The Attorney General: who, what, why?
24 September 2013 | By Amy Woolfson
27 March 2014
6 December 2013
6 December 2013
12 March 2014
11 June 2014
Amy Woolfson explains the role of the AG.
The Attorney General’s name is an unavoidable feature of case law. Law students would be forgiven for thinking that the Attorney General (more properly known as Her Majesty’s Attorney General for England and Wales) is in court almost as much as the fabled ‘R’ – who at least tends to stick to the criminal courts. But short of a passing reference to the Attorney General’s role in constitutional law textbooks (and let’s face it, students of constitutional law have plenty else to worry about), it is not clear why the Attorney General has such wide powers or what might link them to each other. This article attempts to explain some of the Attorney General’s powers and to put them in context.
Who is the Attorney General?
Since the 2010 General Election, the office of Attorney General has been held by Dominic Grieve QC MP, a barrister who was elected MP for Beaconsfield in 1997 and made silk in 2008. Dominic Grieve’s three predecessors had been appointed from the House of Lords, so an appointment from the Commons marked a return to tradition.
What does the Attorney General do?
The Attorney General is probably best known to students for his court appearances (and all those citations). The Attorney General has the power to ask the Court of Appeal to review sentences for serious crimes if they appear unduly lenient. This can come about in a number of ways, including if a complaint is made by a member of the public. For example, the Attorney General asked the Court of Appeal to review the sentence given to the disgraced former broadcaster Stuart Hall after a wave of public complaints. The Court of Appeal ordered that two of Hall’s 15-month sentences should run consecutively rather than together – effectively doubling the length of his sentence (Attorney General’s Reference No. 38 of 2013). In this case Dominic Grieve was actually in court, but he is often represented by the Solicitor General or by Treasury Counsel.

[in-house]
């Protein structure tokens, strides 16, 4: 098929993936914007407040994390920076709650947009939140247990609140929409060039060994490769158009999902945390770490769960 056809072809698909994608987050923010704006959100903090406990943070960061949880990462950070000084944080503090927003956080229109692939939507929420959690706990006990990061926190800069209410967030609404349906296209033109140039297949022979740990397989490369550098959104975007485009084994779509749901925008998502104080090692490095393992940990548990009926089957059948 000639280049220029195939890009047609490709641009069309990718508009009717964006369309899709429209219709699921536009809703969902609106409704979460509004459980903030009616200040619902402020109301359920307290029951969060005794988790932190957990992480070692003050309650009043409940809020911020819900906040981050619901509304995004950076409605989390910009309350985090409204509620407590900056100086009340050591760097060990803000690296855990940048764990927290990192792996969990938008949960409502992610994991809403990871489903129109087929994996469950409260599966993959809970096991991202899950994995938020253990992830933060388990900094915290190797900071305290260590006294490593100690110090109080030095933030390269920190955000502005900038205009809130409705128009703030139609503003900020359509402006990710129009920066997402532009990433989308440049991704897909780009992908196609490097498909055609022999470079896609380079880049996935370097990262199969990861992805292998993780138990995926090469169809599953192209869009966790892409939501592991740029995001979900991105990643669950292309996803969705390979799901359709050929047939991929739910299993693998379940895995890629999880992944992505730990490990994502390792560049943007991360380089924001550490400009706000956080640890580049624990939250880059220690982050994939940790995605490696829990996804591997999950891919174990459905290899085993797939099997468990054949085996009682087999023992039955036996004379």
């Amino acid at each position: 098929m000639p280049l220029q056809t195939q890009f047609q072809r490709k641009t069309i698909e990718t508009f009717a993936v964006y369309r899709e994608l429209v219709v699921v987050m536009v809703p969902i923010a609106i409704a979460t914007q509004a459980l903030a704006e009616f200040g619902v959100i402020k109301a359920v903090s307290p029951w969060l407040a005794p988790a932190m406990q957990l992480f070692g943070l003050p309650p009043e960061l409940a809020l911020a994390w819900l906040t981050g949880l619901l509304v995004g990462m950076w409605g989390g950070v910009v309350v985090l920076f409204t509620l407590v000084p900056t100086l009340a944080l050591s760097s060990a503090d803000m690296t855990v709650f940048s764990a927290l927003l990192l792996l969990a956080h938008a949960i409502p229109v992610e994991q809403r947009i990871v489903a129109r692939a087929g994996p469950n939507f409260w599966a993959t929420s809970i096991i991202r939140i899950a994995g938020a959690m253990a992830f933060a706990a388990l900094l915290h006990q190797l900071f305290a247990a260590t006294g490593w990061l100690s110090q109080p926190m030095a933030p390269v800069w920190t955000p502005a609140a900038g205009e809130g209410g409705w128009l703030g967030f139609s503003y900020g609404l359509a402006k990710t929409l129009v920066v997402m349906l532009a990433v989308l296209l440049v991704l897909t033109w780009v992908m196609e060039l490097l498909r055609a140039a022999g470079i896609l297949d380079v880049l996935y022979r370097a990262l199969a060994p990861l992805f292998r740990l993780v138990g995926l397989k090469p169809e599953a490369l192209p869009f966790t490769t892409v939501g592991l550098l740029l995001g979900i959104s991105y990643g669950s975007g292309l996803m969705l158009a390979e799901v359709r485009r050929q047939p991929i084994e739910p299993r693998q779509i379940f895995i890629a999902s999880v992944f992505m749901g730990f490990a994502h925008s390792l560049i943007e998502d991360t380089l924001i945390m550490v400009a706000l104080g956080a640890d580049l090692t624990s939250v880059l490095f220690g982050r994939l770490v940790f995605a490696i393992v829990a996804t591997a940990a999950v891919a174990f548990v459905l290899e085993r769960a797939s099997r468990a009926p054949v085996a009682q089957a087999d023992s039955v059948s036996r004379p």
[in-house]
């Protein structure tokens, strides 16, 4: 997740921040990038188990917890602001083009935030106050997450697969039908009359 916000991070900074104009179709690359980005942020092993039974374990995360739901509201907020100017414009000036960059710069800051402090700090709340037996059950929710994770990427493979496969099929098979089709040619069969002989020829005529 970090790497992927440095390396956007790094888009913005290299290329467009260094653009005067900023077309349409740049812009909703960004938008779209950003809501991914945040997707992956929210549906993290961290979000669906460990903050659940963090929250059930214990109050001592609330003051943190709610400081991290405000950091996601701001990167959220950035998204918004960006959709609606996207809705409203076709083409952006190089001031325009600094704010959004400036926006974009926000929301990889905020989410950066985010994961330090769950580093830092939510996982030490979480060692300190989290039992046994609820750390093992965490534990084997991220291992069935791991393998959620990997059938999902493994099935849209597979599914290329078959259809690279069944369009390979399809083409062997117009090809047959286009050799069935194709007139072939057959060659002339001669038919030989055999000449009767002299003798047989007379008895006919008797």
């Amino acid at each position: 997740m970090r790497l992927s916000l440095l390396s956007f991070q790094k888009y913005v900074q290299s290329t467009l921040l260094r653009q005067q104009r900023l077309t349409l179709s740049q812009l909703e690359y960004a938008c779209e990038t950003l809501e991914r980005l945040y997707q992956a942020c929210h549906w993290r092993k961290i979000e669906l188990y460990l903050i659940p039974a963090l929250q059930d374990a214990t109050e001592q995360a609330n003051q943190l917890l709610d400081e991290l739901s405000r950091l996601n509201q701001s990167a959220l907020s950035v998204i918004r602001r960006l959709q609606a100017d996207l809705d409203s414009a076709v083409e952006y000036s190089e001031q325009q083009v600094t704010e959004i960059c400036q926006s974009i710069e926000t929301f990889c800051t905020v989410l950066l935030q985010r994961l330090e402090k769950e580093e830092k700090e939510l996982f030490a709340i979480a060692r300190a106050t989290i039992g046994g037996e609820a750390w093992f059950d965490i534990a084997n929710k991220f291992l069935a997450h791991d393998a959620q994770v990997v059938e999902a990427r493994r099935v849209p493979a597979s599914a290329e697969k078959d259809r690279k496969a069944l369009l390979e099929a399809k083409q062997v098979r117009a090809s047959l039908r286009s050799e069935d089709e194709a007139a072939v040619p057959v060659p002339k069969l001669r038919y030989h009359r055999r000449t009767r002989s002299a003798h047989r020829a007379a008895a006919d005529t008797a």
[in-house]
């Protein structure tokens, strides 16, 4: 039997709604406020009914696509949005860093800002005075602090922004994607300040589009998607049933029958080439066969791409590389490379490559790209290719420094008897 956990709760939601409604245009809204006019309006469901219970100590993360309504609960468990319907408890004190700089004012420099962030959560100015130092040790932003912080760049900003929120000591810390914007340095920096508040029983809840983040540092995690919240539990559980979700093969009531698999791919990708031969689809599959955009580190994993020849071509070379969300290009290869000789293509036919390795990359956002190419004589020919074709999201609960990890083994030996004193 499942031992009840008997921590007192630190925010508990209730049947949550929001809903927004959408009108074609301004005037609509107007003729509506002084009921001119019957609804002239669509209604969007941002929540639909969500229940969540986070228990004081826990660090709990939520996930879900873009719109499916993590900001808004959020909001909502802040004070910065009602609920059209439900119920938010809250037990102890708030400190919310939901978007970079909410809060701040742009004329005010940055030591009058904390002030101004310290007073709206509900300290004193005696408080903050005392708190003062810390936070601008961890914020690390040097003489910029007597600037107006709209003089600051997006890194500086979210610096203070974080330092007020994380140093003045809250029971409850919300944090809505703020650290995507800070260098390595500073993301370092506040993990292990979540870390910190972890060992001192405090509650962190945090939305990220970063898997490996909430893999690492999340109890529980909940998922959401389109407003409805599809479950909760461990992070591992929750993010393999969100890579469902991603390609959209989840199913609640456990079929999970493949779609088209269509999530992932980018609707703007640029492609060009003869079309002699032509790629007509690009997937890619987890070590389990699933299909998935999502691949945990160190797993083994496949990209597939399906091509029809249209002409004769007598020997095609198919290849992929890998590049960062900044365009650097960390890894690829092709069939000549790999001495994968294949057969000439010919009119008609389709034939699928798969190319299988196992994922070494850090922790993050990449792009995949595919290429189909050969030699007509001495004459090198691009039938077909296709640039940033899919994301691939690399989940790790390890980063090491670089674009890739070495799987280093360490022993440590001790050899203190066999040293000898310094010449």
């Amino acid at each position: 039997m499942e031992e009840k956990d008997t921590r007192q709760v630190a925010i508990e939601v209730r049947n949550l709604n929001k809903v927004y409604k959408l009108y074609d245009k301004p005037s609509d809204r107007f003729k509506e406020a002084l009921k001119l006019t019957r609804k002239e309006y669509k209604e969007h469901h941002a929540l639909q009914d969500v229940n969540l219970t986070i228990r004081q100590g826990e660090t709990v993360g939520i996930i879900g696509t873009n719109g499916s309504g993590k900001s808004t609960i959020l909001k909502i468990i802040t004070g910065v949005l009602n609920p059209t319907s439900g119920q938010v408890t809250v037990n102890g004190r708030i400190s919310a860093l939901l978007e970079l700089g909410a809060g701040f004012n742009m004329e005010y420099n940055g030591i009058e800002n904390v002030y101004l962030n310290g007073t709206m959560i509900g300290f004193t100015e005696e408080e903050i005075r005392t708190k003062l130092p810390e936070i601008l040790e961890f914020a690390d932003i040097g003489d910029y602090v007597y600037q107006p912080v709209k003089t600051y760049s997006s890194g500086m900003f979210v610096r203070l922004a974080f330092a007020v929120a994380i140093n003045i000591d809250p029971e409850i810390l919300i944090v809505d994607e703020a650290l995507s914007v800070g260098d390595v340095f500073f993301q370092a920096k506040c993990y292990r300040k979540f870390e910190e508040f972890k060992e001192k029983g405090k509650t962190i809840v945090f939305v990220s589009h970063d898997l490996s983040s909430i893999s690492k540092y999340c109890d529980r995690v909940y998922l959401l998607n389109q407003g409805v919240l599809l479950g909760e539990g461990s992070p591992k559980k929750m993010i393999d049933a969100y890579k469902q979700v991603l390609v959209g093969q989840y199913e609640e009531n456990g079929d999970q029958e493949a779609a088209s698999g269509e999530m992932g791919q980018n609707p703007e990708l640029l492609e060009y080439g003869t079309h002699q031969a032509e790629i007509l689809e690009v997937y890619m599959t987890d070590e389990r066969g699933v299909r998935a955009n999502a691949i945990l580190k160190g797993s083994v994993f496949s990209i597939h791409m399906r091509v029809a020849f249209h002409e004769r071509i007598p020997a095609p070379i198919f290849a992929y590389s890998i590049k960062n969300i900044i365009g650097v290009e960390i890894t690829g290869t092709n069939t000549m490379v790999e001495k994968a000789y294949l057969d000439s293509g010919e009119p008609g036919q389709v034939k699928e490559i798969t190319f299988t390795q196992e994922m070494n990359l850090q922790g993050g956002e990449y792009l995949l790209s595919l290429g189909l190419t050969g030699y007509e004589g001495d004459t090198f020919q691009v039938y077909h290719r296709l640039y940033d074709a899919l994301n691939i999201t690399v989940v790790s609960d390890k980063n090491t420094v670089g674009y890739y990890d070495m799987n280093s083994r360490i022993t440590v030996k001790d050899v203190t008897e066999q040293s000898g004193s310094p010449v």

The Attorney General also has the power to refer points of law to the Court of Appeal. This usually arises where a defendant is acquitted in Crown court but the case throws up an uncertainty in the law. The defendant cannot be tried again, but the Court of Appeal can issue guidance for future cases. This is what happened in Attorney General’s Reference (No 2 of 1999) which arose from the Southall rail crash and aimed to clarify the state of mind necessary for gross negligence manslaughter.
The Attorney General has some other important functions in the criminal courts. The Attorney General upholds the Contempt of Court Act 1981. The current Attorney General has stated that he considers this a priority of his office; in 2011 he successfully prosecuted the publishers of The Sun and The Mirror for their coverage of the Joanna Yeates murder. He has also prosecuted jurors who have used social media to research or discuss defendants, and he himself has taken to Twitter (@AGO_UK) to remind the public of the injunction regarding the locations and present identities of Robert Thompson and Jon Venables.